Preliminary evaluation of the privacy dimensions of the coronavirus disease (COVID-19) pandemic: report
The Special Rapporteur on the right to Privacy
To the GA at its 75th session
In this report, the Special Rapporteur on the right to privacy, Joseph A. Cannataci, proposes a preliminary evaluation of the privacy dimensions of the coronavirus disease (COVID-19) pandemic. The evidence base required to reach definitive conclusions on whether privacy-intrusive, anti-COVID-19 measures are necessary and proportionate in a democratic society is not yet available.
The Special Rapporteur examines two particular aspects of the impact of COVID-19 on the right to privacy: data protection and surveillance.
COVID-19-related surveillance and contact tracing may take various forms, and could be manual or technological, anonymous or not, consensual or non-consensual. Concerns arise when surveillance apparatus traditionally employed for State security purposes is proposed or hurriedly deployed for a public health purpose to track health data in the context of a pandemic.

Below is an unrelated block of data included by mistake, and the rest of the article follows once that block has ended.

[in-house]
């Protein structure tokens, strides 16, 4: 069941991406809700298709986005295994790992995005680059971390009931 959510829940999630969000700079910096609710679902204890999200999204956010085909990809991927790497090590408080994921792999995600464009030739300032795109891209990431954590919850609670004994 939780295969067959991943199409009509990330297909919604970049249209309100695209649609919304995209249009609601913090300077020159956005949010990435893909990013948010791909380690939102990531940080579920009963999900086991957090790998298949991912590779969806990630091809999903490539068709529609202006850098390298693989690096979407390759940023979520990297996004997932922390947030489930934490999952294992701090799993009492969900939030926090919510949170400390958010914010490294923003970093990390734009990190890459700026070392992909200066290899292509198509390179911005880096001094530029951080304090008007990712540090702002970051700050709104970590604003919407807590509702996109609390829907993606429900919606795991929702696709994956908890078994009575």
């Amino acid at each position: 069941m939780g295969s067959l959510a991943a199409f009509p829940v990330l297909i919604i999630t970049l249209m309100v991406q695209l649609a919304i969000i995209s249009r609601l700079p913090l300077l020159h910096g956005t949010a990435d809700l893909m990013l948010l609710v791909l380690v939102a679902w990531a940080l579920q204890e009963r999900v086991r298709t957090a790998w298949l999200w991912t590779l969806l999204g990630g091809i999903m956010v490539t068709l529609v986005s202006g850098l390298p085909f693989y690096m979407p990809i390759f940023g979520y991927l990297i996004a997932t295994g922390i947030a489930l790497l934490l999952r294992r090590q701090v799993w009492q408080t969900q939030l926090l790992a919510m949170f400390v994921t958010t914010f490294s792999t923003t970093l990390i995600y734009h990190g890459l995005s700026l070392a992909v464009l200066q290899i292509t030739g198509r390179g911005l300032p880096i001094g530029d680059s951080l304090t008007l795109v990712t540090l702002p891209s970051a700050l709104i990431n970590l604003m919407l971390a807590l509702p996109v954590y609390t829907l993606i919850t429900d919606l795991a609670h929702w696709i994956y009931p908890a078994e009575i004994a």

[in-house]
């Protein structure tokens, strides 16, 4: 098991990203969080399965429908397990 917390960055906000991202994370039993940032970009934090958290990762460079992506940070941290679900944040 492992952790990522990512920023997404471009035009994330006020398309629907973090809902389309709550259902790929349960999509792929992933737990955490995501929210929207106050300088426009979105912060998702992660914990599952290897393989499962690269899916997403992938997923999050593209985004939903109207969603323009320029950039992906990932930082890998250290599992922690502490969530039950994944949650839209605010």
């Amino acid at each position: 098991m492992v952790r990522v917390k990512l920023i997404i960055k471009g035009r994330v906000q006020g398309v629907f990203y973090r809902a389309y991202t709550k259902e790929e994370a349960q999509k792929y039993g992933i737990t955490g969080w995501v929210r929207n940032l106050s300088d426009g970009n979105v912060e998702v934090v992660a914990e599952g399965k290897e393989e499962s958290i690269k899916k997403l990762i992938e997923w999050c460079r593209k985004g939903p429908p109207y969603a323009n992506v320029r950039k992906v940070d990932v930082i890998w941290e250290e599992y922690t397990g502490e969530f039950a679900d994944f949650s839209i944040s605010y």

If a State decides that technological surveillance is necessary as a response to the global COVID-19 pandemic, it must make sure that, after proving both the necessity and proportionality of the specific measure, it has a law that explicitly provides for such surveillance measures. The law must include safeguards, which, if not spelled out in sufficient detail, cannot be considered adequate under international law.
A more definitive report on the subject is planned for 2021 when more evidence will be available to enable a more accurate assessment.